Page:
Personally, I’d prefer to take my chances with the vampires.
Raphael takes the lead, and we get this wonderful comment from Jace:
“I’m really starting to hate mundanes,” he said.
Wait, you mean you didn’t hate them already? Like, you were actually being nice to Simon? Jesus, man, you make pre-near-death experience Belkar Bitterleaf look nice.
Scene break and they’ve explored most of the basement. Seems that the vamps have destroyed most of the staircases, making it difficult for people who can’t fly to move between floors. And Clary can’t seem to grasp this fact.
Seriously, the whole “brain damage” thing is looking more and more plausible by the minute.
They manage to find an intact set of stairs and head up to the main floor. Along the way, Clary stirs up some dust, making her cough. Raphael tells her to keep quiet, because the vampires are close. Clary asks how he knows, and is also offended at being told to be quiet, because how dare someone other than Jace order her around! Look:
[Raphael] wasn’t even supposed to be here. What gave him the right to lecture her about noise?
Maybe the fact that you’re the one making the most noise?
Anyway, Raph tells them that he can just sense the vampires, but all Clary feels is cold. I’d say this would have interesting implications, but I know what’s coming.
They reach the lobby, and it’s empty. There’s an exhaustive description of the place, including Clary mentally comparing a broken stairway to the works of René Magritte. Having just looked at some of his works online, I somehow doubt that CC has ever seen any of his work.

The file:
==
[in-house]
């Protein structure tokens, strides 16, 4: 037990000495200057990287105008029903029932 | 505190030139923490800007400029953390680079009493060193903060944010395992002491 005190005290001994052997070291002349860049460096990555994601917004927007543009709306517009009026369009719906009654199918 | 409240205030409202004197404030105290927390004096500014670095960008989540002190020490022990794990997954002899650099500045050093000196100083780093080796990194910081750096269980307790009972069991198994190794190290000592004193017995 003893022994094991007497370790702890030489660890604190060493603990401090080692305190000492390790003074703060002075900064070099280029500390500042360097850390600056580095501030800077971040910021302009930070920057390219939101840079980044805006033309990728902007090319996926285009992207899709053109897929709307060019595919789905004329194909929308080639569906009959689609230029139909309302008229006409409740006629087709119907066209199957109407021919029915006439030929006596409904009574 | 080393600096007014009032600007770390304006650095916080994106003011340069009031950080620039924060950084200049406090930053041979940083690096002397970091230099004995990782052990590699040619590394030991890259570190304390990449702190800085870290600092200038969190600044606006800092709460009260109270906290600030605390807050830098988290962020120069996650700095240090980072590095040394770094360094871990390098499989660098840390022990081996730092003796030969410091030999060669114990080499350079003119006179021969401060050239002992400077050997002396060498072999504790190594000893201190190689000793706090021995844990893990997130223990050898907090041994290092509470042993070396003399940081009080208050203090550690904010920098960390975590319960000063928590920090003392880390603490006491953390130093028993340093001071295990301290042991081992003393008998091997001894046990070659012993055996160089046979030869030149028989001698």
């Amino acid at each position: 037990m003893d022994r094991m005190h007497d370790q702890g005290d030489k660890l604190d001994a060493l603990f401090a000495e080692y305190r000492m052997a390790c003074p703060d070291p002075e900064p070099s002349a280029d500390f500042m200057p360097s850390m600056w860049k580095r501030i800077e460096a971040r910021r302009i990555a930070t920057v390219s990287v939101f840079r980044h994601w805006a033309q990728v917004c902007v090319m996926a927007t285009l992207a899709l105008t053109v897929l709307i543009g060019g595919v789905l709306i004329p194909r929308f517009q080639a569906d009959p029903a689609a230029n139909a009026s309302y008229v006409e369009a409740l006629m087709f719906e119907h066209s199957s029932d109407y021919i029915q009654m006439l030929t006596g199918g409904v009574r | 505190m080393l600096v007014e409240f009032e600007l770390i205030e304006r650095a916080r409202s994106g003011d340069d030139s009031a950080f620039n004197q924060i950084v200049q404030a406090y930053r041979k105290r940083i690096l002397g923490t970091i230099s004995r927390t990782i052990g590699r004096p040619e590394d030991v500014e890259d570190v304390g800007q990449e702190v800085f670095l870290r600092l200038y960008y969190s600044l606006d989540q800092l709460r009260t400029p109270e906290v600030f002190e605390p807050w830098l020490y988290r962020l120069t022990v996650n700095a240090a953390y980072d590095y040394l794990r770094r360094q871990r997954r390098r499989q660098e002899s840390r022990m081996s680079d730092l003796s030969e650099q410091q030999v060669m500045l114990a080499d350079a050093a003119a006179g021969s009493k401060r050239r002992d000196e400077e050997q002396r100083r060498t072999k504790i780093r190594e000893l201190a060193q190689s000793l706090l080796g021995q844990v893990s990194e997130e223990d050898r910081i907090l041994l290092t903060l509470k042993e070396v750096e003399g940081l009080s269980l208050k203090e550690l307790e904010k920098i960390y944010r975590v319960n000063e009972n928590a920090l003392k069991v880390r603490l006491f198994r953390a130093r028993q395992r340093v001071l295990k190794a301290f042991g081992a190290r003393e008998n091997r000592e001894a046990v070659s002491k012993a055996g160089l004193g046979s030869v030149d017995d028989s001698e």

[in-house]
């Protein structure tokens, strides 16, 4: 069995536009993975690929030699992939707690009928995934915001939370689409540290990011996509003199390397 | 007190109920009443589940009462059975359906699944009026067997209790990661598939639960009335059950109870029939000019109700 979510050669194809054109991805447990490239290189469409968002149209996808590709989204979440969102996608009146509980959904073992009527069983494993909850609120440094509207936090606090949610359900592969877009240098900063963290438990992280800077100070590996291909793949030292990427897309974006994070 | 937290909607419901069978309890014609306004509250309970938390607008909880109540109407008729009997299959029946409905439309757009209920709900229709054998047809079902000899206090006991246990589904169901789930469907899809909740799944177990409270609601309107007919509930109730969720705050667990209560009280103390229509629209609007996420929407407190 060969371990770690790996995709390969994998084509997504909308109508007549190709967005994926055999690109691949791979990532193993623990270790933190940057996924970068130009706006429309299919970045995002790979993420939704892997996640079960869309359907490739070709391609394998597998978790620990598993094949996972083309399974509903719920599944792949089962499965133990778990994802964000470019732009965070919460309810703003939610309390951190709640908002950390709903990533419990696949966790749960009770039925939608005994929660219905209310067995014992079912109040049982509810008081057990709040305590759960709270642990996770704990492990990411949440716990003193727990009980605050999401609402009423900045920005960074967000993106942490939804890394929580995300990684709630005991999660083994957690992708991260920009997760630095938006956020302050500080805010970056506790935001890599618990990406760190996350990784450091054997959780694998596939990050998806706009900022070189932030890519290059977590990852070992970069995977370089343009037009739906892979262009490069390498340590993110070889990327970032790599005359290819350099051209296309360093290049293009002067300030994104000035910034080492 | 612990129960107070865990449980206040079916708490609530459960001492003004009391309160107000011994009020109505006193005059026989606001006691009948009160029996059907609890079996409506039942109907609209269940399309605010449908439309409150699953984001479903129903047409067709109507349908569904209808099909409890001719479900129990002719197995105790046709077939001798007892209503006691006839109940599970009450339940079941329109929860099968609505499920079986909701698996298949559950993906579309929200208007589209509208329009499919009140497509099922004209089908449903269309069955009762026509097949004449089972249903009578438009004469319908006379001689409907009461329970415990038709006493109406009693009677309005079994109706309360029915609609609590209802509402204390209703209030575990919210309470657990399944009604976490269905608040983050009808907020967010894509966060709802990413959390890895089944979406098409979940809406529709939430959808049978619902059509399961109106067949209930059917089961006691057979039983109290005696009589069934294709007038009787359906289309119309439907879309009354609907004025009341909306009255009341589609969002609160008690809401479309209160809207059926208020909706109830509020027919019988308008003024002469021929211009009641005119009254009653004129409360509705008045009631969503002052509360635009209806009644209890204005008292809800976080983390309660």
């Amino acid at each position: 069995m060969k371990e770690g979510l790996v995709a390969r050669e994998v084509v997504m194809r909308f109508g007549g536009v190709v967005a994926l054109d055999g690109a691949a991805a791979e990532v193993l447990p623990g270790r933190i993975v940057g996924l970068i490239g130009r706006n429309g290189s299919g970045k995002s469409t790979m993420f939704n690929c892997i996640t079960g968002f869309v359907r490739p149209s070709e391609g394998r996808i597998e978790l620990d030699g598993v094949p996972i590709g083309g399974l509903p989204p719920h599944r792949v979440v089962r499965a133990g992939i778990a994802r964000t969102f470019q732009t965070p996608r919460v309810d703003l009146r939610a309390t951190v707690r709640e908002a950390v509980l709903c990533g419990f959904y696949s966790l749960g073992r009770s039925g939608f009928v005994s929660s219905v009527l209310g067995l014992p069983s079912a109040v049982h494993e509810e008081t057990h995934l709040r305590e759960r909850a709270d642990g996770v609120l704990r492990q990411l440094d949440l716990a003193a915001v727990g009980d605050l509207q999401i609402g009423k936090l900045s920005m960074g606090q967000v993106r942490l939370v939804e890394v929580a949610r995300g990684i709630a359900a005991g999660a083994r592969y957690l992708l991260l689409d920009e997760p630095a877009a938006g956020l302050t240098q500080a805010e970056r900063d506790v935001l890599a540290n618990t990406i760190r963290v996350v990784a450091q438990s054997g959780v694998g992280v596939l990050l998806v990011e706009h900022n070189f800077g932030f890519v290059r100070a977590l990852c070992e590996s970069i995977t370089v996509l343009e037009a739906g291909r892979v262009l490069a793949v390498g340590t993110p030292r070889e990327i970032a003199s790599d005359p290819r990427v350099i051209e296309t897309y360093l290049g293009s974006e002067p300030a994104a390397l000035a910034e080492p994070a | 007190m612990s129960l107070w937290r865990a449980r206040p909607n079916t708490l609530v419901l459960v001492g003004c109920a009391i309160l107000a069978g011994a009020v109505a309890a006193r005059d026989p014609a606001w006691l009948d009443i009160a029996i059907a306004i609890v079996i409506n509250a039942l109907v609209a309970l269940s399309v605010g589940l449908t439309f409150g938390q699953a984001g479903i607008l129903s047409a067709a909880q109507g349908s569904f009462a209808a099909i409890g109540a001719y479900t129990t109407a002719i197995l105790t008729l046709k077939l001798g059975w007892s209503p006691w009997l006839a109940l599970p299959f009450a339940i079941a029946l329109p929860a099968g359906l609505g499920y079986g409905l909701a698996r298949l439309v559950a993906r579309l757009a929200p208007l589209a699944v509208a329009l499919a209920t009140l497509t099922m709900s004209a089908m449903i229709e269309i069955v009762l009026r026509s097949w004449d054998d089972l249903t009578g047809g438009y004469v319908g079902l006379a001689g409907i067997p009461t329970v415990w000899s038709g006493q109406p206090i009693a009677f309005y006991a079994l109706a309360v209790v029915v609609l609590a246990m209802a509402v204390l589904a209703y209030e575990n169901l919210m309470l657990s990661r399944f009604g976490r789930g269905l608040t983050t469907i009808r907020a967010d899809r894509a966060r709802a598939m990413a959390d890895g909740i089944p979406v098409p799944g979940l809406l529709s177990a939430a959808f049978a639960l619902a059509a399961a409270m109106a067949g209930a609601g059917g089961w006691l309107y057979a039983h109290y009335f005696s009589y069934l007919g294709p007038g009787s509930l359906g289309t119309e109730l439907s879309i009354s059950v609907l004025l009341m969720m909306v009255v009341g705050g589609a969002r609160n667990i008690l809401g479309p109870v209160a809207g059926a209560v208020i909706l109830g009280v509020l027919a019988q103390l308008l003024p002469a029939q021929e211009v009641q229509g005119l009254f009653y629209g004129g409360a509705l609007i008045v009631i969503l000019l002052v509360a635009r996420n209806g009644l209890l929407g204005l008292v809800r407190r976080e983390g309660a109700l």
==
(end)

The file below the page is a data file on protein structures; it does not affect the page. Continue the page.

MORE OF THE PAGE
First of all, Magritte was a surrealist, not an abstract artist, despite what CC claims here. That took me about ten seconds on wikipedia to find out. And it’s not like surrealist art is really similar to abstract art. CC, you fail. Doubly so, because it makes Clary, who’s supposed to have art be her “thing” look stupid.
The sight of this prompts Clary to just ask what’s up with the stairs. Jace tells her exactly what I said above – they don’t need them, so they tear them apart. Raphael says it’s sort of a way for the vampires to mark the hotel as their territory.
For some reason, Jace asks if Raphael’s ever actually seen a vampire. He gives a pretty standard description of vampires in modern fiction. And Clary, mistress of stating the blindingly obvious, asks where the frikkin’ vampires are. Jace says that, unlike most modern vampires, CC’s vampires are like bats, and sleep high up. The Lost Boys vibes are getting pretty strong. I just hope a half-senile senior citizen ends up driving through the wall in a truck with giant stakes strapped to the hood.
Clary and Raphael both look up at the same time, but since this isn’t a cheap horror film, the vampires don’t immediately drop down on them. Much to my dismay. Clary notices a scar on Raphael’s neck, but doesn’t think anything of it. This will be important very soon, and it will also make Clary look stupid. I mean, more so than she already does.
Clary says she’s feeling a bit exposed standing in the middle of the lobby and opts for going back to the service stairs. Jace agrees, and there’s a sudden scream. Raphael’s disappeared, and Jace and Clary go looking for him.
They find Raphael’s in another large room, but that’s all. Making this whole bit entirely pointless. Jace tells Raph that they’re going back to the stairs to go up to the next floor, and Raph agrees. He takes the lead, and then Jace chucks a knife into Raphael’s chest.